Often they would not truly realise the full benefits of old friends until their dying weeks and it was not always possible to track them down. Many had become so caught up in their own lives that they had let golden friendships slip by over the years. There were many deep regrets about not giving friendships the time and effort that they deserved. Everyone misses their friends when they are dying. It is common for anyone in a busy lifestyle to let friendships slip. But when you are faced with your approaching death, the physical details of life fall away. People do want to get their financial affairs in order if possible. But it is not money or status that holds the true importance for them. They want to get things in order more for the benefit of those they love. Usually though, they are too ill and weary to ever manage this task. It is all comes down to love and relationships in the end. That is all that remains in the final weeks, love and relationships.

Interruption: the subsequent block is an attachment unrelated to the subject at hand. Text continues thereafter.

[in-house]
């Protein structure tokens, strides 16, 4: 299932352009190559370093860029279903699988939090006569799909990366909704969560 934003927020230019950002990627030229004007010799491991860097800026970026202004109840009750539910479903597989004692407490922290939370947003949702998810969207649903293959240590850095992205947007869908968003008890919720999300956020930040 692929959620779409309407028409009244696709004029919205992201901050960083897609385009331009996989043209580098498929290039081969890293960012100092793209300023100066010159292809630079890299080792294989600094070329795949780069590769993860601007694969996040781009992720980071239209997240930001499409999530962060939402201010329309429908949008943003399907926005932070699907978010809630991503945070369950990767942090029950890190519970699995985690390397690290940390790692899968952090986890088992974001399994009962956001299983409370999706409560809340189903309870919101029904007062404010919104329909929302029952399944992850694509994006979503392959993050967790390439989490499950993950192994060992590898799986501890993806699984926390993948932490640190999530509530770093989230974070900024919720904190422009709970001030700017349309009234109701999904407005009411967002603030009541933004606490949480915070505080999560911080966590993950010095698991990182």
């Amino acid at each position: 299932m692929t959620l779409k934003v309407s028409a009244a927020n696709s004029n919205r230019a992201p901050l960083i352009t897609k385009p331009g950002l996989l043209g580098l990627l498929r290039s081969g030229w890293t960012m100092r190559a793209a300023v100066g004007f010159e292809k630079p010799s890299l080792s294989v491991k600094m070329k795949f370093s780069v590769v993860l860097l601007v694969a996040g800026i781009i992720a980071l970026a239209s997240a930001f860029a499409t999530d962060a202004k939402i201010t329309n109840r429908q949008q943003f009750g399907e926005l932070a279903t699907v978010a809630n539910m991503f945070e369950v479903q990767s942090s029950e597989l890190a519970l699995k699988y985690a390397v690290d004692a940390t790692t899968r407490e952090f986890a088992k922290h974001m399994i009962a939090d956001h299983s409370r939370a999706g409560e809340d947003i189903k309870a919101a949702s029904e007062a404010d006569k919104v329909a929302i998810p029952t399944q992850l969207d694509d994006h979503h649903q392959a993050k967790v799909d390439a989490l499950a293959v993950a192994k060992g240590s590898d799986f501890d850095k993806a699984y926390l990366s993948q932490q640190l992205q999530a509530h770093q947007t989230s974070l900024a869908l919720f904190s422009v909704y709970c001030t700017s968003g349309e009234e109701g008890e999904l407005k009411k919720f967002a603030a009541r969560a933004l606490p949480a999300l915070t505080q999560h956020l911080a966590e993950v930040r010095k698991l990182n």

5. I wish that I had let myself be happier.

This is a surprisingly common one. Many did not realise until the end that happiness is a choice. They had stayed stuck in old patterns and habits. The so-called ‘comfort’ of familiarity overflowed into their emotions, as well as their physical lives. Fear of change had them pretending to others, and to their selves, that they were content. When deep within, they longed to laugh properly and have silliness in their life again. When you are on your deathbed, what others think of you is a long way from your mind. How wonderful to be able to let go and smile again, long before you are dying.

Life is a choice. It is YOUR life. Choose consciously, choose wisely, choose honestly. Choose happiness.



2 Comment

  1. Geir Ove Bø says:


    i Wish also.

    i hope my day will come, 🙂

  2. Well we are not gone yet but working hard at it…